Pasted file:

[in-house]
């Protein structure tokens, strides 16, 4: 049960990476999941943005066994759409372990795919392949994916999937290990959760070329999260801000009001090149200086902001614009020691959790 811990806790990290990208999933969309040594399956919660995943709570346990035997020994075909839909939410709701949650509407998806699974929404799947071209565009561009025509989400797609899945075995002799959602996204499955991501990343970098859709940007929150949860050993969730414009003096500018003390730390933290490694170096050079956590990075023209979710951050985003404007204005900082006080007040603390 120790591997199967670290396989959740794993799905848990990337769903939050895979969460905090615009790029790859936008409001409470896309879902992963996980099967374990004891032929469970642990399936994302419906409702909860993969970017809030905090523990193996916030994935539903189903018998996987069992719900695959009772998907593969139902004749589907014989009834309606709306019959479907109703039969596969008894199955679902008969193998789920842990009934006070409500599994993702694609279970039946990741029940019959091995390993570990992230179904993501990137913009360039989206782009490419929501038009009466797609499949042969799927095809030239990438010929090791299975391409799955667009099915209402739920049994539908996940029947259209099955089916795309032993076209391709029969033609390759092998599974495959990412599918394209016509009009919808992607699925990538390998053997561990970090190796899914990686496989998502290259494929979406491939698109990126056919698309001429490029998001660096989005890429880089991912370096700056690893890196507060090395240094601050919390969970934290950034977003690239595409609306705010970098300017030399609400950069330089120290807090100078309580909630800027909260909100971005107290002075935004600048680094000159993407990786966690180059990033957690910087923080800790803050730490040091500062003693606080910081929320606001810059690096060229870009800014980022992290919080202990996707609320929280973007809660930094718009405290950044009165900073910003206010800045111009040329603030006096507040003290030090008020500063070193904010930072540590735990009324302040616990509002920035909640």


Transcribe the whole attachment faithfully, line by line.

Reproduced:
[in-house]
């Protein structure tokens, strides 16, 4: 049960990476999941943005066994759409372990795919392949994916999937290990959760070329999260801000009001090149200086902001614009020691959790 811990806790990290990208999933969309040594399956919660995943709570346990035997020994075909839909939410709701949650509407998806699974929404799947071209565009561009025509989400797609899945075995002799959602996204499955991501990343970098859709940007929150949860050993969730414009003096500018003390730390933290490694170096050079956590990075023209979710951050985003404007204005900082006080007040603390 120790591997199967670290396989959740794993799905848990990337769903939050895979969460905090615009790029790859936008409001409470896309879902992963996980099967374990004891032929469970642990399936994302419906409702909860993969970017809030905090523990193996916030994935539903189903018998996987069992719900695959009772998907593969139902004749589907014989009834309606709306019959479907109703039969596969008894199955679902008969193998789920842990009934006070409500599994993702694609279970039946990741029940019959091995390993570990992230179904993501990137913009360039989206782009490419929501038009009466797609499949042969799927095809030239990438010929090791299975391409799955667009099915209402739920049994539908996940029947259209099955089916795309032993076209391709029969033609390759092998599974495959990412599918394209016509009009919808992607699925990538390998053997561990970090190796899914990686496989998502290259494929979406491939698109990126056919698309001429490029998001660096989005890429880089991912370096700056690893890196507060090395240094601050919390969970934290950034977003690239595409609306705010970098300017030399609400950069330089120290807090100078309580909630800027909260909100971005107290002075935004600048680094000159993407990786966690180059990033957690910087923080800790803050730490040091500062003693606080910081929320606001810059690096060229870009800014980022992290919080202990996707609320929280973007809660930094718009405290950044009165900073910003206010800045111009040329603030006096507040003290030090008020500063070193904010930072540590735990009324302040616990509002920035909640």